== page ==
Three things about the Kings rout Tuesday of the Montreal Canadiens

The Kings continued their superb play with a 6-0 beatdown of the Montreal Canadiens on Tuesday. Six different players scored for the Kings (20-7-4) and rookie goaltender Martin Jones recorded his second consecutive shutout in only his third NHL game. So, far Jones is 3-0-0, having given up only two goals in a 3-2 shootout win over the Ducks. The Kings’ power play finally clicked, ending a streak of eight-plus games without a man-advantage goal. Montreal was dominant in the first period, but couldn’t crack Jones and was well-beaten by night’s end.

Here are three things about the game:

1. Jones benefited from the Kings’ customary suffocating defensive play during a 3-0 shutout of the New York Islanders on Saturday, but he was on his own at times during the first period Tuesday against the Canadiens. Jones stopped 17 shots in the pivotal first period, looking very poised in the face of unrelenting pressure. He made seven saves during one early Montreal power play. The Kings’ 2-0 lead eased his burden, though, and the Canadiens cracked in the second period, firing only three shots at Jones in the period. Jonathan Quick’s absence because of a groin strain could have proved disastrous for the Kings, but Jones and Ben Scrivens have seized the opportunity and made the most of it.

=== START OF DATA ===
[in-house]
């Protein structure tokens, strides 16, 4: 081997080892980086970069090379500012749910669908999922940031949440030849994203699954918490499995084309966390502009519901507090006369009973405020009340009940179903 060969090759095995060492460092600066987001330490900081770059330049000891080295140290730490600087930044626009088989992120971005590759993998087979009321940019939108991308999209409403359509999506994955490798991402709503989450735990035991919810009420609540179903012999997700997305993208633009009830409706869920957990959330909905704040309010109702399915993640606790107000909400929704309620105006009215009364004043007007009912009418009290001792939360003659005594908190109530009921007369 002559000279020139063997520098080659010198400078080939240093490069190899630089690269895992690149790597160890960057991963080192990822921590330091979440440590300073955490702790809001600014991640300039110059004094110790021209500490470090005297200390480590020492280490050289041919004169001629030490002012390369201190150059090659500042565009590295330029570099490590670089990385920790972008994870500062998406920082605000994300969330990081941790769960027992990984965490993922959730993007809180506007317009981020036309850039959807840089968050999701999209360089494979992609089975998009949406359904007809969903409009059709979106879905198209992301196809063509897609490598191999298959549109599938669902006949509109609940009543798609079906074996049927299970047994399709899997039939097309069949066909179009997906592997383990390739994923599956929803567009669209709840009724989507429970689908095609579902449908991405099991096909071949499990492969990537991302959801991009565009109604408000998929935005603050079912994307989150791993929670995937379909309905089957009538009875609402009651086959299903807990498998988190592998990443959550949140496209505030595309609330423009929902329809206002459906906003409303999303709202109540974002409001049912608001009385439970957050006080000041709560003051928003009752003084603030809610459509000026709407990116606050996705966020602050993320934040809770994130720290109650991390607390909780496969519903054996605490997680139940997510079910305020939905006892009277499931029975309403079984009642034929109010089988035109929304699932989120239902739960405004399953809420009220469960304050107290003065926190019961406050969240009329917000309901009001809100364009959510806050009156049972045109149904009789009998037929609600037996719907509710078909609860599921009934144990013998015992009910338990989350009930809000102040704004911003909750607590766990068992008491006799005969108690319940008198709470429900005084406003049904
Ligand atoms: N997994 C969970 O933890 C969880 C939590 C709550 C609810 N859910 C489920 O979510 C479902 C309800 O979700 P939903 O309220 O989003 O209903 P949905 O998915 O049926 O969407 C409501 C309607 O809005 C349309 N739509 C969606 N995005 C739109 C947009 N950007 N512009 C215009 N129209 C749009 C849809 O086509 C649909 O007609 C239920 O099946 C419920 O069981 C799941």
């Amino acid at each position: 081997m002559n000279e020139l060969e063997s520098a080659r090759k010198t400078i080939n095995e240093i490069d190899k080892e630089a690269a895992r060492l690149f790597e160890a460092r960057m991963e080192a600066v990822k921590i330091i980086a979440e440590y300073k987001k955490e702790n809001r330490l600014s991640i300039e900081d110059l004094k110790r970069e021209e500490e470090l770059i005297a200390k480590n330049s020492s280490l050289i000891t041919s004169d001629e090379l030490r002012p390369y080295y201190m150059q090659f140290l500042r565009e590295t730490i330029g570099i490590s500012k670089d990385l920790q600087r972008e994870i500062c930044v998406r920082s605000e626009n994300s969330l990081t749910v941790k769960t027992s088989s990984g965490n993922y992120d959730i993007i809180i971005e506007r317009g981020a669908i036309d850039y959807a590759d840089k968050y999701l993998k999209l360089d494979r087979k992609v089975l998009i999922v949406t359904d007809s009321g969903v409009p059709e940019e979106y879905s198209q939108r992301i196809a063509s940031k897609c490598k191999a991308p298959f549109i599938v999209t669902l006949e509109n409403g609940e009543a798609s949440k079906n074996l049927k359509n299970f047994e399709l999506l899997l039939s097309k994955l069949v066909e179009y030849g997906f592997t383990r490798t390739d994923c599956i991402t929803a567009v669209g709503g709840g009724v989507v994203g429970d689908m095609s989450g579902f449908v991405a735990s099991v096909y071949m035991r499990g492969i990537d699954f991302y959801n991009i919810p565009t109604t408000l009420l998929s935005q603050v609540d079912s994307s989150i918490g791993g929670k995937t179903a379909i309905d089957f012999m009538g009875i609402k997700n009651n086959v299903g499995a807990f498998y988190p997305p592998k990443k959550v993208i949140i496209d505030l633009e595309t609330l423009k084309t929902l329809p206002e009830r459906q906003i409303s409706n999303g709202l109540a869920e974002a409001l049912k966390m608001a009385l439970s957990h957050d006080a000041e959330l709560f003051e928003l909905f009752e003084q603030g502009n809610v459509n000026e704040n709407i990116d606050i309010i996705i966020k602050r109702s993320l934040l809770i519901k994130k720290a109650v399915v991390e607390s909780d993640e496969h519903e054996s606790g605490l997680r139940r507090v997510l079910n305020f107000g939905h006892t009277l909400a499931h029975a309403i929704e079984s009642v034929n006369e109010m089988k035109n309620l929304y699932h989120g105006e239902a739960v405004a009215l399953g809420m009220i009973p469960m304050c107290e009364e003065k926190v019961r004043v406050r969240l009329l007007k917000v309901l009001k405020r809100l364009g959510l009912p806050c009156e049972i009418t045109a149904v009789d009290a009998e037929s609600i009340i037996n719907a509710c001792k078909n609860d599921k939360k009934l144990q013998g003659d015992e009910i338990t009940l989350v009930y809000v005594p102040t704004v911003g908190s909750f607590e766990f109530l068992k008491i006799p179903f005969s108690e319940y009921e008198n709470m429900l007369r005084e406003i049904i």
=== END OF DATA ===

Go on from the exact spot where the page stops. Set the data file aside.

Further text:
2. The Kings’ slump without a power-play goal reached 34 chances in a row, dating to Nov. 19, before defenseman Jake Muzzin scored with the man-advantage in the second period. Muzzin’s goal was part of a four-goal flurry that broke open the game. In the end, it would seem the Kings have too many good offensive players, including defensemen Muzzin, Drew Doughty and Slava Voynov, to have a poor power play for an extended period.

3. The Kings are a bad matchup for a good many teams around the league, and the Canadiens were no exception. Montreal has a small, but fast team. In the past, that combination might have provided the Kings with a challenge, but not Tuesday. Once the physical Kings weathered the Canadiens’ opening surge, they took control and seemed to be playing keep-away for much of the final two periods.


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